Minimally invasive total hip replacement with direct superior approach reduces muscle damage

Since Sculco et al. first reported the small-incision total hip arthroplasty (THA) with posterolateral approach in 1996, several new minimally invasive modifications have been reported. Nowadays, the minimally invasive concept has been widely transmitted and gradually accepted by clinicians. However, there is still no clear-cut decision as to whether minimally invasive or conventional procedures should be used.

The advantages of minimally invasive surgery include smaller incisions, less bleeding, less pain, and faster recovery; however, the disadvantages include limited field of view, easy to produce medical neurovascular injuries, poor prosthesis position, and increased risk of re-reconstructive surgery.

In minimally invasive total hip arthroplasty (MIS – THA), postoperative muscle strength loss is an important reason affecting recovery, and the surgical approach is an important factor affecting muscle strength. For example, anterolateral and direct anterior approaches may damage the abductor muscle groups, leading to a rocking gait (Trendelenburg limp).

In an effort to find minimally invasive approaches that minimize muscle damage, Dr. Amanatullah et al. from the Mayo Clinic in the United States compared two MIS-THA approaches, the direct anterior approach (DA) and the direct superior approach (DS), on cadaveric specimens to determine the damage to muscles and tendons. The results of this study showed that the DS approach is less damaging to muscles and tendons than the DA approach and may be the preferred procedure for MIS-THA.

Experimental design

The study was conducted on eight freshly frozen cadavers with eight pairs of 16 hips with no history of hip surgery. One hip was randomly selected to undergo MIS-THA via the DA approach and the other via the DS approach in one cadaver, and all procedures were performed by experienced clinicians. The final degree of muscle and tendon injury was assessed by an orthopedic surgeon who was not involved in the operation.

The anatomical structures evaluated included: gluteus maximus, gluteus medius and its tendon, gluteus minimus and its tendon, vastus tensor fasciae latae, quadriceps femoris, upper trapezius, piatto, lower trapezius, obturator internus, and obturator externus (Figure 1). The muscles were assessed for muscle tears and tenderness visible to the naked eye.

 Experimental design1

Fig. 1 Anatomical diagram of each muscle


1. Muscle damage: There was no statistical difference in the extent of surface damage to the gluteus medius between the DA and DS approaches. However, for the gluteus minimus muscle, the percentage of surface injury caused by the DA approach was significantly higher than that caused by the DS approach, and there was no significant difference between the two approaches for the quadriceps muscle. There was no statistically significant difference between the two approaches in terms of injury to the quadriceps muscle, and the percentage of surface injury to the vastus tensor fasciae latae and rectus femoris muscles was greater with the DA approach than with the DS approach.

2. Tendon injuries: Neither approach resulted in significant injuries.

3. Tendon transection: The length of gluteus minimus tendon transection was significantly higher in the DA group than in the DS group, and the percentage of injury was significantly higher in the DS group. There was no significant difference in tendon transection injuries between the two groups for the pyriformis and the obturator internus. The surgical schematic is shown in Fig. 2, Fig. 3 shows the traditional lateral approach, and Fig. 4 shows the traditional posterior approach.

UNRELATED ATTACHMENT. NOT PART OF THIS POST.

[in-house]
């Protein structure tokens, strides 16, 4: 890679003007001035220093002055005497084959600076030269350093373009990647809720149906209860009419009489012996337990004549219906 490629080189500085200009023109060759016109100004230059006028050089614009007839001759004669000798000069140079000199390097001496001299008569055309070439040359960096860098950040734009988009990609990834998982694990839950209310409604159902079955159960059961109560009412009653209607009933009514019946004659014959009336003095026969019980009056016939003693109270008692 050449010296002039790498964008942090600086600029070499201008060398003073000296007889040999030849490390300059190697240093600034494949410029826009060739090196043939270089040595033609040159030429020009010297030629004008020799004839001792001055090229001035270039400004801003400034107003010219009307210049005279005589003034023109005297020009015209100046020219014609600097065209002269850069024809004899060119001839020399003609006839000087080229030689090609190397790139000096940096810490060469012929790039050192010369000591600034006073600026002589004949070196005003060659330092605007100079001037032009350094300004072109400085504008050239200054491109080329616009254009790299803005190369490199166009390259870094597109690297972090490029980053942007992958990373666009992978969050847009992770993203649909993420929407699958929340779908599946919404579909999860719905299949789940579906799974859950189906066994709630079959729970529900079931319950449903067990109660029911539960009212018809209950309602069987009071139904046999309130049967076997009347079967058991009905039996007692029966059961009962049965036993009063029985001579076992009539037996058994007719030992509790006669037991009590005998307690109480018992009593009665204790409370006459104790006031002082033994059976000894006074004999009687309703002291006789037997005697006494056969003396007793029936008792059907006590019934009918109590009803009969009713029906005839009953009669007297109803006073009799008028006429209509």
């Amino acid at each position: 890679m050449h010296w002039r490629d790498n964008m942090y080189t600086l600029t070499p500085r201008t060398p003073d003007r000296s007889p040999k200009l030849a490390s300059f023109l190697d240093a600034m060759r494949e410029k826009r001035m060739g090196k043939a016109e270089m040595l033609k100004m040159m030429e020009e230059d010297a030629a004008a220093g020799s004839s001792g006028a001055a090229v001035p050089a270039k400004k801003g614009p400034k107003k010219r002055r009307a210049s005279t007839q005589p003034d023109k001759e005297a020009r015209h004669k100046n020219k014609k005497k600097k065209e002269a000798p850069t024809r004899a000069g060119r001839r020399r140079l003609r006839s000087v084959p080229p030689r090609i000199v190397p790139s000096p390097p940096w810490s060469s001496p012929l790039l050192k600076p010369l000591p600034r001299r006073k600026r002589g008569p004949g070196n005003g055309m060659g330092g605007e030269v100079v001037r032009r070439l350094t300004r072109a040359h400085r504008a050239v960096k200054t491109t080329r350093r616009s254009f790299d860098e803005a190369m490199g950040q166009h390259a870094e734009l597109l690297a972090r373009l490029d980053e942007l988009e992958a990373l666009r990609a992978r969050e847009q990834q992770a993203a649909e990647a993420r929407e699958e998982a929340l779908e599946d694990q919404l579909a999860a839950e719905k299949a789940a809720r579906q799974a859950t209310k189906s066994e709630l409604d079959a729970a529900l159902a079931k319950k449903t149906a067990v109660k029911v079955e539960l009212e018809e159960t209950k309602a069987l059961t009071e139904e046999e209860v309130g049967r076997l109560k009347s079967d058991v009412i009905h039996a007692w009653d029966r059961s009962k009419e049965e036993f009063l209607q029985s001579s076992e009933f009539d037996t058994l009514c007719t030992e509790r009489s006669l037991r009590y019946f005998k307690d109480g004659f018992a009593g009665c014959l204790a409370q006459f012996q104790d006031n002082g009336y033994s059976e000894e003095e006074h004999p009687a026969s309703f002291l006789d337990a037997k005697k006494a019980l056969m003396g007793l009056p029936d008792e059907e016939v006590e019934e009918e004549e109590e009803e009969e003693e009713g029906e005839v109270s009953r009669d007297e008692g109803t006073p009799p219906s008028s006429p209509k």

Experimental design2

Fig. 2 1a. Complete transection of the gluteus minimus tendon during the DA procedure due to the need for femoral fixation; 1b. Partial transection of the gluteus minimus showing the extent of injury to its tendon and muscle belly. gt. greater trochanter; * gluteus minimus.

 Experimental design3

Fig. 3 Schematic of the traditional direct lateral approach with the acetabulum visible on the right with appropriate traction

 Experimental design4

Figure 4 Exposure of the short external rotator muscle in a conventional THA posterior approach

Conclusion and Clinical Implications

Many previous studies have shown no significant differences in operative duration, pain control, transfusion rate, blood loss, length of hospital stay, and gait when comparing conventional THA with MIS-THA.A clinical study of THA with conventional access and minimally invasive THA by Repantis et al. showed no significant differences between the two, except for a significant reduction in pain, and no significant differences in bleeding, walking tolerance, or postoperative rehabilitation. A clinical study by Goosen et al.


An RCT of Goosen et al. showed an increase in the mean HHS score after minimally invasive approach (suggesting better recovery), but a longer operative time and significantly more perioperative complications. In recent years, there have also been many studies examining muscle damage and postoperative recovery time due to minimally invasive surgical access, but these issues have not yet been thoroughly addressed. The present study was also conducted based on such issues.


In this study, it was found that the DS approach caused significantly less damage to muscle tissue than the DA approach, as evidenced by significantly less damage to the gluteus minimus muscle and its tendon, the vastus tensor fasciae latae muscle, and the rectus femoris muscle. These injuries were determined by the DA approach itself and were difficult to repair after surgery. Considering that this study is a cadaveric specimen, clinical studies are needed to investigate the clinical significance of this result in depth.

Post time: Nov-01-2023